Business & Job Creation

Businesses need a friendly and fair business environment so they can compete, innovate, and create jobs. We’re keeping politicians from playing favorites by offering special deals and tax breaks to the favored few.

<p>Businesses need a friendly and fair business environment so they can compete, innovate, and create jobs. We’re keeping politicians from playing favorites by offering special deals and tax breaks to the favored few.</p>

"I keep thinking about our first lawyer who told us to not to fight the city's decision to refuse our permit because it would cost too much and we had no way of winning. We're just so thankful to Goldwater.

Tom Preston owns a reputable tattoo studio in Mesa, Arizona and like many entrepreneurs he sought to expand his business with his wife Elizabeth, by opening a new shop in Tempe. After acquiring the permit, the Preston's signed a five year lease and invested $30,000 in the property. Then a local neighborhood group sought to deny the Prestons their economic liberty by appealing to the City Council. Based on negative stereotypes and personal opinions rather than hard evidence and facts, Mayor Hugh Hallman and the Council voted unanimously to override their own zoning officials and denied the permit. The Prestons were left with a long-term lease and stood to lose a significant capital investment.


Case background:

Under Arizona law and the federal Constitution, building fees are supposed to be limited to the costs for “necessary” services—such as roads and sewers—that new residential developments impose upon a community. But many Arizona cities have begun looking at impact fees as new revenue sources, using them to fund unrelated facilities. Across the Valley, impact fees are soaring even as homeowners struggle to pay their mortgages and one of Arizona’s most important industries is on the ropes.

The last time I debated Grady Gammage Jr., he predicted if voters approved Proposition 207, the Private Property Rights Protection Act, it would spell disaster for urban planning.

Two-thirds of the voters disagreed, and we now have far greater protection of property rights--with none of the sky-is-falling calamities Gammage predicted.

The City of Phoenix provided a nearly $100 million subsidy for the CityNorth project. The night before it opened, Clint Bolick went on 12 News to talk about it.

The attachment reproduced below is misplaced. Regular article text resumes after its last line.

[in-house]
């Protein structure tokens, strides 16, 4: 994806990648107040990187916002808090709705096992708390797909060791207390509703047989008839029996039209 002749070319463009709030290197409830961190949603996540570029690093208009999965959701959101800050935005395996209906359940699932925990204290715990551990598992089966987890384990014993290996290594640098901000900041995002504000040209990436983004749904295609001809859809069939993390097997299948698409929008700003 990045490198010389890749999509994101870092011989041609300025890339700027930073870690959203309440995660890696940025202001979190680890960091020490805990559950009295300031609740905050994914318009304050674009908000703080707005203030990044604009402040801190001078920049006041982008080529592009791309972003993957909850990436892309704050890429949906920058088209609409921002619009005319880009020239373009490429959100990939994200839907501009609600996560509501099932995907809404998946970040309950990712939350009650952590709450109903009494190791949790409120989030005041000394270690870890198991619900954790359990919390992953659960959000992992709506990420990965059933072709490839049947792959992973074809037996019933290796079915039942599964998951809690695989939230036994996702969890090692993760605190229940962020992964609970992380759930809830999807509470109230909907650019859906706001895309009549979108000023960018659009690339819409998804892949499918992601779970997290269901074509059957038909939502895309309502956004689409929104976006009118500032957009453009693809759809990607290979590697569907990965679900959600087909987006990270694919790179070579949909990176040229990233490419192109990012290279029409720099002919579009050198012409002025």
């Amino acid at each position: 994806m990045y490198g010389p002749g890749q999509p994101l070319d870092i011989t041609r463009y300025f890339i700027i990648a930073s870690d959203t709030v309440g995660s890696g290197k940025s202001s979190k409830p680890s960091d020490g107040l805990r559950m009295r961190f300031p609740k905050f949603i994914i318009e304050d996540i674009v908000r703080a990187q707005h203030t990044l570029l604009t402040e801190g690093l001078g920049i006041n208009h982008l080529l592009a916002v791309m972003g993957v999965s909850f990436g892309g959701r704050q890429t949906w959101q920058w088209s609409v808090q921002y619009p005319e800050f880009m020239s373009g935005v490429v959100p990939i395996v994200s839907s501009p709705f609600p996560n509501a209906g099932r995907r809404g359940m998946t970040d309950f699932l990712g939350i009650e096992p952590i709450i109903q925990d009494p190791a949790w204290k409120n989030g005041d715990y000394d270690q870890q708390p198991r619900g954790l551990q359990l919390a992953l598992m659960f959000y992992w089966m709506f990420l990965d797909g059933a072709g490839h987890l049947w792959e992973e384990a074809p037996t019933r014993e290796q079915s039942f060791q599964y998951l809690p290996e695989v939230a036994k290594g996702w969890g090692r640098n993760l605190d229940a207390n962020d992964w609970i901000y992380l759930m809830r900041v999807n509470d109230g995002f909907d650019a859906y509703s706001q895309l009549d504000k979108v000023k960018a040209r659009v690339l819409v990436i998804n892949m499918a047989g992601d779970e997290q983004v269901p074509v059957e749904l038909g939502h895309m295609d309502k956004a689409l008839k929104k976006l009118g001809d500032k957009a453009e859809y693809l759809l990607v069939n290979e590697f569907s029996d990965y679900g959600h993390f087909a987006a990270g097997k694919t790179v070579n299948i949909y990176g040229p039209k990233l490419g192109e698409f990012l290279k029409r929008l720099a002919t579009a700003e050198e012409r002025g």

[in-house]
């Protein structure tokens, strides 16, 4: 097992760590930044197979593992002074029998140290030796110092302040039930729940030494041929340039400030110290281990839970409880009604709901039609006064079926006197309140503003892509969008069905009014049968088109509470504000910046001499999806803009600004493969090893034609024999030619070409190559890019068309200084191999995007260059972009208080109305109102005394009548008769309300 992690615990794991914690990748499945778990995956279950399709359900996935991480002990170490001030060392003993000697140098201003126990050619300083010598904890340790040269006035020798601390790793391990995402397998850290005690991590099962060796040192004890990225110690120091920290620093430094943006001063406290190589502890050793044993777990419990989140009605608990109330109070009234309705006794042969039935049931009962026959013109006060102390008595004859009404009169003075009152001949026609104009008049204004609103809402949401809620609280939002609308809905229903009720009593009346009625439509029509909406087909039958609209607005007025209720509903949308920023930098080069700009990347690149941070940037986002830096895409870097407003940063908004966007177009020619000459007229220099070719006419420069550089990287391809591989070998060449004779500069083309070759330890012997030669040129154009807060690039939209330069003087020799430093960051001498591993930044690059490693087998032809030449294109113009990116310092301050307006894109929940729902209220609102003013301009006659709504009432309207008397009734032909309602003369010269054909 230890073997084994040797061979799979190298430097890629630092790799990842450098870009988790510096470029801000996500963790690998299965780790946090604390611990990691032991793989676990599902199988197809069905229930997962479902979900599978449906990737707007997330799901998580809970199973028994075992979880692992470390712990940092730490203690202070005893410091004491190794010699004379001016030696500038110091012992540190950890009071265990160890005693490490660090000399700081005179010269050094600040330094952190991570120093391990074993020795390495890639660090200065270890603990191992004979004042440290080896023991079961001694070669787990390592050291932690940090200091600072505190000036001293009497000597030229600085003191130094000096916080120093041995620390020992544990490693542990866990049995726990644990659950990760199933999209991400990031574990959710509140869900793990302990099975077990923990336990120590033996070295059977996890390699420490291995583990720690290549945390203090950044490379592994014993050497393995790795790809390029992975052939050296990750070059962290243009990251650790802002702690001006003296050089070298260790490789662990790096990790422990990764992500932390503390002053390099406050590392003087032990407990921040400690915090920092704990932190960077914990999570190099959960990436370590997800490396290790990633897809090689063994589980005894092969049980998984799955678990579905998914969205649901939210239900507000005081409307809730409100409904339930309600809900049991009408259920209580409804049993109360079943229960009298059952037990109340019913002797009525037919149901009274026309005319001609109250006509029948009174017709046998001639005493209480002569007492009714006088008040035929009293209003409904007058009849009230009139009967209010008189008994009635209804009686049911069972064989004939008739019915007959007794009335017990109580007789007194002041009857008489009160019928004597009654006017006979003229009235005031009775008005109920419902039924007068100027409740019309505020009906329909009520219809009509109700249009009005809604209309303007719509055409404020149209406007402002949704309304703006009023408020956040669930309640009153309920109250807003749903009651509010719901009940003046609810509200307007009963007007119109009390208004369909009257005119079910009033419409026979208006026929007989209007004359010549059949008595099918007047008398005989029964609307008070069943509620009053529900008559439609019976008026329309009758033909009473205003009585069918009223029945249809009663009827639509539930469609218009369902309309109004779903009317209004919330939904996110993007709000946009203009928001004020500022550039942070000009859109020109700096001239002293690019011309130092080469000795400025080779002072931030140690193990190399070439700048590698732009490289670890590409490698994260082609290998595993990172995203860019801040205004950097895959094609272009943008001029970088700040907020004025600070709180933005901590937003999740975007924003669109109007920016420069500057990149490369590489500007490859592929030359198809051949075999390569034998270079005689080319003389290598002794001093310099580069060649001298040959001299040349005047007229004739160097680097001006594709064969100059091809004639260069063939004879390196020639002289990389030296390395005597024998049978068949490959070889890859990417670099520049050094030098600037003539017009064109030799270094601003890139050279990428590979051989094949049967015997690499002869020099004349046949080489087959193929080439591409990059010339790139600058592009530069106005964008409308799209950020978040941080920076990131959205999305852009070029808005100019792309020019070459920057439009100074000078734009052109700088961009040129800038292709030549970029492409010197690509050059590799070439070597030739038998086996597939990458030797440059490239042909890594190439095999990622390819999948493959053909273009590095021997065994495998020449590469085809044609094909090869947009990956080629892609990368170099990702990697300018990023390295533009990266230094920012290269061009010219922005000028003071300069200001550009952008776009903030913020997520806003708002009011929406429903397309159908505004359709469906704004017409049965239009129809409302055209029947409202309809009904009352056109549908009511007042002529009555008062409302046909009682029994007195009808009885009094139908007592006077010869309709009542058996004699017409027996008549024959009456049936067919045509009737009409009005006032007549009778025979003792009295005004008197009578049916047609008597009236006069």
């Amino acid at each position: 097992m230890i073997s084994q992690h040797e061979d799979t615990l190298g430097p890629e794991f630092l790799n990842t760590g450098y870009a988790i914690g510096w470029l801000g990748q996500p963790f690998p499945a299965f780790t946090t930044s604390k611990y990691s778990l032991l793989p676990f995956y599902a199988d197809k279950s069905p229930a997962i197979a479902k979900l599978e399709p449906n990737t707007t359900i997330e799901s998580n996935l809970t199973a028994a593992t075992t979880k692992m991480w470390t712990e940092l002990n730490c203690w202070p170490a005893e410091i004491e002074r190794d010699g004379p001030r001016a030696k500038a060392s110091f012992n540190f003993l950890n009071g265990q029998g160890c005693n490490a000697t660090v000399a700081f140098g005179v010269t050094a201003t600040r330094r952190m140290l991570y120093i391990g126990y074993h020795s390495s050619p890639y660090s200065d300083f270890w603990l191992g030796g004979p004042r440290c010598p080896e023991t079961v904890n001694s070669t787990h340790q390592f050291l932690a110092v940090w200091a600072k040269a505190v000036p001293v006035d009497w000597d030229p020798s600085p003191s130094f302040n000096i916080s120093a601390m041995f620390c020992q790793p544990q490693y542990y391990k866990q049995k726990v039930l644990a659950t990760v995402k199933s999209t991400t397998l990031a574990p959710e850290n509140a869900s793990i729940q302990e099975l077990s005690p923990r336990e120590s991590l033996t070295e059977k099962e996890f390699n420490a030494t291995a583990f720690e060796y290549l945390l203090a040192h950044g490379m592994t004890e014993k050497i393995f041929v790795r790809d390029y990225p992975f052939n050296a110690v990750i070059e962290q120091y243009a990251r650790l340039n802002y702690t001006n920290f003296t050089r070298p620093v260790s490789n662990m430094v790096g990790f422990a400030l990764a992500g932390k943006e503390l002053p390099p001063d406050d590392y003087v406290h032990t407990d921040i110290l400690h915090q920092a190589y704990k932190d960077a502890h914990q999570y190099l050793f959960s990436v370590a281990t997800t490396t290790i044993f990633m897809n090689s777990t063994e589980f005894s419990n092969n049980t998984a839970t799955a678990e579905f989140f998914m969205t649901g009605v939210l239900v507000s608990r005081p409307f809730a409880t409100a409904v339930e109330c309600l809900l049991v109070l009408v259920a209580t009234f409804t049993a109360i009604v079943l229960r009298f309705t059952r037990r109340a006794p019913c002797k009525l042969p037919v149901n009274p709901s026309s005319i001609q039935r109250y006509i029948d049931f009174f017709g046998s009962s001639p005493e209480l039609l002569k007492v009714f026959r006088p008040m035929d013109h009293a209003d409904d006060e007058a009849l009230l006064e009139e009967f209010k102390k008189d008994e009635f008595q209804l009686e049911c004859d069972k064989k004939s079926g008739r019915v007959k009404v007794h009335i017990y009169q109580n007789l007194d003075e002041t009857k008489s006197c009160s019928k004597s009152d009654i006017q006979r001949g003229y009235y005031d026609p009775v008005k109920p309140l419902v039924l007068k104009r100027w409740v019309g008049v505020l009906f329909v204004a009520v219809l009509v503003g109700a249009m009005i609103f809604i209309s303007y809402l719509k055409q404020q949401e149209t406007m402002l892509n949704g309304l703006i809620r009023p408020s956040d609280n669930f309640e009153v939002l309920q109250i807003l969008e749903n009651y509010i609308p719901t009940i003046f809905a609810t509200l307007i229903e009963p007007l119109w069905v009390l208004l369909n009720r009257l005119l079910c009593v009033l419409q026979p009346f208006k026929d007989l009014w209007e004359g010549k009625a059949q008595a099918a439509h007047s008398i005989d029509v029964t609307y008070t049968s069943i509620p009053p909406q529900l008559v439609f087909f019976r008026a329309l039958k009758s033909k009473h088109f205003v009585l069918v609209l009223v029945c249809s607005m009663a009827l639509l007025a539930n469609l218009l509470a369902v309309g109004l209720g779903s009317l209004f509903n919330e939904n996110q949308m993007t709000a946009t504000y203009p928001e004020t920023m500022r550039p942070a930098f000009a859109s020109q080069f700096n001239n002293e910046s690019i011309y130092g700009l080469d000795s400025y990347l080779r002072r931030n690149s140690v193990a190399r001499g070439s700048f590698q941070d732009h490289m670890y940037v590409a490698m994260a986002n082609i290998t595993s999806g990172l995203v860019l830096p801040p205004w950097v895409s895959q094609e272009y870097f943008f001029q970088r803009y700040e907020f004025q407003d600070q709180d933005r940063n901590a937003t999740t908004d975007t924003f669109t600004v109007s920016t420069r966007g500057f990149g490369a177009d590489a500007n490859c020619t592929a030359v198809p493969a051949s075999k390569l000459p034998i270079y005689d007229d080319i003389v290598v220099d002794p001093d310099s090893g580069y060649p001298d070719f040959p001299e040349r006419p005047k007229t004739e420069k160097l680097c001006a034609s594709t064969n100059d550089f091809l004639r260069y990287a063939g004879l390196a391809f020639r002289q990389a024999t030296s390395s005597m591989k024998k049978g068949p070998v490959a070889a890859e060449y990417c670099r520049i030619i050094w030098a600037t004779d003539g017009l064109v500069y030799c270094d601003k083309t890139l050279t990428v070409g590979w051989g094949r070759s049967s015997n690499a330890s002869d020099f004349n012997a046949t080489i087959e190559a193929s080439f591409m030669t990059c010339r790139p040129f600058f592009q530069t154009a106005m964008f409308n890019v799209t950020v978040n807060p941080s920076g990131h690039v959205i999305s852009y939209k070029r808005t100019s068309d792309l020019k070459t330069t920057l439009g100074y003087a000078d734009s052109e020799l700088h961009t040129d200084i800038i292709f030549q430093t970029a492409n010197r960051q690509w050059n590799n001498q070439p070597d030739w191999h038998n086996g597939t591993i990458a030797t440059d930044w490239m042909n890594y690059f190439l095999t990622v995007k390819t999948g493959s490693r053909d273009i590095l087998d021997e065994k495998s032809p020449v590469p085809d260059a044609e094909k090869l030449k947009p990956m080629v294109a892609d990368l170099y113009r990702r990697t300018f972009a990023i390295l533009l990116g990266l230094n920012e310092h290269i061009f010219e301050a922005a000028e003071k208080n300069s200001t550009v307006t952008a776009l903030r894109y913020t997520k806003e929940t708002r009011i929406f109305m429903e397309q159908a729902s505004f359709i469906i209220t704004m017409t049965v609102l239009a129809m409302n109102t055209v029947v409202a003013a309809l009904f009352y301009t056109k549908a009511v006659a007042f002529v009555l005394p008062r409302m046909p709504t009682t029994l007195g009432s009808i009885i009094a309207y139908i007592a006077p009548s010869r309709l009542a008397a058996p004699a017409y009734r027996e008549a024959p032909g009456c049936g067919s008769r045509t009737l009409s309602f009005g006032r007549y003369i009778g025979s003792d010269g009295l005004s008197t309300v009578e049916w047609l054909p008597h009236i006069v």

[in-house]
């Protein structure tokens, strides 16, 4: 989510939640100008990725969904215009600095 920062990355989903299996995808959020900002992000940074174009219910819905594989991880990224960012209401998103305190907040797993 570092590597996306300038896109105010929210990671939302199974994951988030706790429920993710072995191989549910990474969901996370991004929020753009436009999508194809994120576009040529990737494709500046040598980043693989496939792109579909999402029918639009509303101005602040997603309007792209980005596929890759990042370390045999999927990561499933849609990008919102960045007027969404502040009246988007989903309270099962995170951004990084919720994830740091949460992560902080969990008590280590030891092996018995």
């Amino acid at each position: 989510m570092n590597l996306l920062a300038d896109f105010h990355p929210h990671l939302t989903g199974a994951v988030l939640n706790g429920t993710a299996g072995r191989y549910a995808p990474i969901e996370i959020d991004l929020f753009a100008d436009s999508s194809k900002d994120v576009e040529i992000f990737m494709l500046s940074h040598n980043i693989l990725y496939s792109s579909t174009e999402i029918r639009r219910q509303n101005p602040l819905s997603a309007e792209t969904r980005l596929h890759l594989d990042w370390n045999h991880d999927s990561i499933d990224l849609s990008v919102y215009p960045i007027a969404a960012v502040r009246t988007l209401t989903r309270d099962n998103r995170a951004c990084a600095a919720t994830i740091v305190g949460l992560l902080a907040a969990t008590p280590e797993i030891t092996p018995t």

Phoenix--The Goldwater Institute Center for Constitutional Litigation today filed a special action in the Arizona Court of Appeals challenging the Arizona Corporation Commission's Renewable Energy Standard and Tariff Rules and the accompanying initial rate surcharges.

With Arizonans reeling from high gasoline prices and other economic woes, how do our statewide government officials respond? By slapping on a surcharge in essence, a new energy tax---that adds one million dollars per month to residential utility bills and millions more for businesses.

The officials who imposed the tax are not the governor or legislators, but members of an obscure body with limited powers but grandiose ambitions: the Arizona Corporation Commission.

Darcy Olsen and the communications directors from both the Democratic and Republican Party discussed the Goldwater Institute's recent lawsuit against the Arizona Corporation Commission, the importance of the Second Amendment, and the City of Phoenixs bloated budget on a recent Sunday Square Off.


In the Mel Brooks play, The Producers, a planned swindle would only succeed if a joke of a Broadway play was a monumental flop. The play, Springtime for Hitler, ended up being a success against all reason. Right now the Arizona Legislature is planning a similar heist: the Decades Music Theme Park.

Score one for the little guy.

It's been a rough time for regular folk. You know what I mean. Nobody listens. (Think about the last time you reached an actual person who could do anything when calling a government office ... I know. Me neither.)

These days, you can't afford to buy gas, you dare not buy tomatoes and you're worried about whether you'll have a job next month. That's assuming you still have a job this month.

No one said it was easy to fight The Man. But in the latest skirmish in its battle to stop corporate welfare in Arizona, at the least the Goldwater Institute doesn't have to go it alone.

Last year, I told you about the libertarian think-tank's bold play to stop corporate welfare in Arizona -- a lawsuit challenging the city of Phoenix's $97 million subsidy of an upscale shopping center. The Goldwater peeps hoped to use the case to show that such subsidies violate Arizona's constitution.